Although rules vary by location, buying a parcel of land that has legacy oil and gas wells on it generally does not mean you own or are responsible for the wells.  However, if an oil or gas company gives or sells a well to you as a landowner for use in heating a home, garage, barn or for some other “home-use” reason; all regulatory obligations, including well decommissioning, are transferred to you.  In these cases, the landowner becomes the responsible for the well and is required to file reports with the DEP each year and will also be responsible for plugging the well in accordance with the regulations after its useful life has ended.  Plugging an oil and gas well properly can be an expensive project.  DEP typically pays tens of thousands of dollars to decommission a well properly, and costs may exceed $100,000 depending on well conditions.  Careful consideration should be given to the amount of economic benefit available from the well versus the cost to manage and plug the well prior to agreeing to purchase or transfer a well into your name.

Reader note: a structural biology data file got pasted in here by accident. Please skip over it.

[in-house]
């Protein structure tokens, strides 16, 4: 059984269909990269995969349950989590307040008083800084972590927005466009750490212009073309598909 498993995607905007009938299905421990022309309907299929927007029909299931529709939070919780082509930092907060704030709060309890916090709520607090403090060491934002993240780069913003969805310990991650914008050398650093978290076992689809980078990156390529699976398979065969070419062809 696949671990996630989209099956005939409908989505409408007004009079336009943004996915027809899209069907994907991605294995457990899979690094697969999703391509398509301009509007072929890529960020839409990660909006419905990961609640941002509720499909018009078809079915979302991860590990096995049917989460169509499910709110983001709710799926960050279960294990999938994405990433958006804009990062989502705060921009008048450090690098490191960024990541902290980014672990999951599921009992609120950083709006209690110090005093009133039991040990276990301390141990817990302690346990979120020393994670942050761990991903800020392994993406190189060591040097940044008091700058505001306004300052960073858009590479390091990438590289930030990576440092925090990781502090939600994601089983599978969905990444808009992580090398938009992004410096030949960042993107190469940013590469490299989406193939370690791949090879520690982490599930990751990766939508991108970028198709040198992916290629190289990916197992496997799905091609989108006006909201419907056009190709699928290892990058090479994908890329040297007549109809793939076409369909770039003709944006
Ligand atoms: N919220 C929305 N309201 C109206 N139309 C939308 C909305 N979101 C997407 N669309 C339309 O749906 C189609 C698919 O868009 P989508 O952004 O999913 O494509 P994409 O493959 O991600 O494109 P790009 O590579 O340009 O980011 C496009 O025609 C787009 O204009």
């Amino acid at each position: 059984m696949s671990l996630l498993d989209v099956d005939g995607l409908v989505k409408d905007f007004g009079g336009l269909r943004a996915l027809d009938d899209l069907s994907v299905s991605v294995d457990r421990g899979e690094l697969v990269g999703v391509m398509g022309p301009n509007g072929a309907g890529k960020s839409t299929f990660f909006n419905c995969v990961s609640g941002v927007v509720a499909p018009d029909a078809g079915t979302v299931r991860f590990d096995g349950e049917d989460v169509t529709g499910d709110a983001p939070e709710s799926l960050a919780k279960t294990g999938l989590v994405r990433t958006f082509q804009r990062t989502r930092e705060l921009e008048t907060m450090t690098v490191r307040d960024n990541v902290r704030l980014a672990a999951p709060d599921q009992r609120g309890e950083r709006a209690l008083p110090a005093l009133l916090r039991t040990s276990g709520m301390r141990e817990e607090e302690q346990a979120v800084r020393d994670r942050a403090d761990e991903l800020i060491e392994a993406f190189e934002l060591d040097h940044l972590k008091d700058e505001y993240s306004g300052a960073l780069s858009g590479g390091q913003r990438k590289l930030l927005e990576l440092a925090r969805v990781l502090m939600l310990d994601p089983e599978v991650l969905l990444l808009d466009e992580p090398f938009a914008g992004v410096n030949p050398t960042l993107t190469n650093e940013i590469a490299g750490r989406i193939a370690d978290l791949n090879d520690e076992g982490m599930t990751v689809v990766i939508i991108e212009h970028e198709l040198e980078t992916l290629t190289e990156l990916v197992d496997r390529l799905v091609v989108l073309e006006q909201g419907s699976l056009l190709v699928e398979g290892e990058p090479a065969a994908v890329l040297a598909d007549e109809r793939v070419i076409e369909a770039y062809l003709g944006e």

Can I heat my house with the old well on my property?

​Before transferring an abandoned well into your name and making yourself responsible for it, the well should be evaluated by a professional who can assess the mechanical integrity of the well.  There also may be ownership interests tied to even an abandoned well, so a thorough investigation of ownership or operating interests of the well should be completed.  Additionally, the well may or may not supply enough gas to meet your needs. 

Before you begin using any well, please contact your DEP District Oil and Gas Office for assistance in having the well registered in your name, but keep in mind that there are obligations involved such as reporting annual production, assessing the well’s mechanical integrity, etc.; and as new owner/operator, you ultimately have the responsibility of plugging the well when it is no longer in use and may have to complete other regulatory obligations such as completing water supply investigations to ensure your well is not responsible for any kind of health, safety and environmental impacts.  Besides annual production reporting and plugging, the well is required to be bonded, if it was drilled after 1984.  It is important for you to know the full costs associated with the well before you decide to take responsibility for it by accepting a transfer or registering it under you name.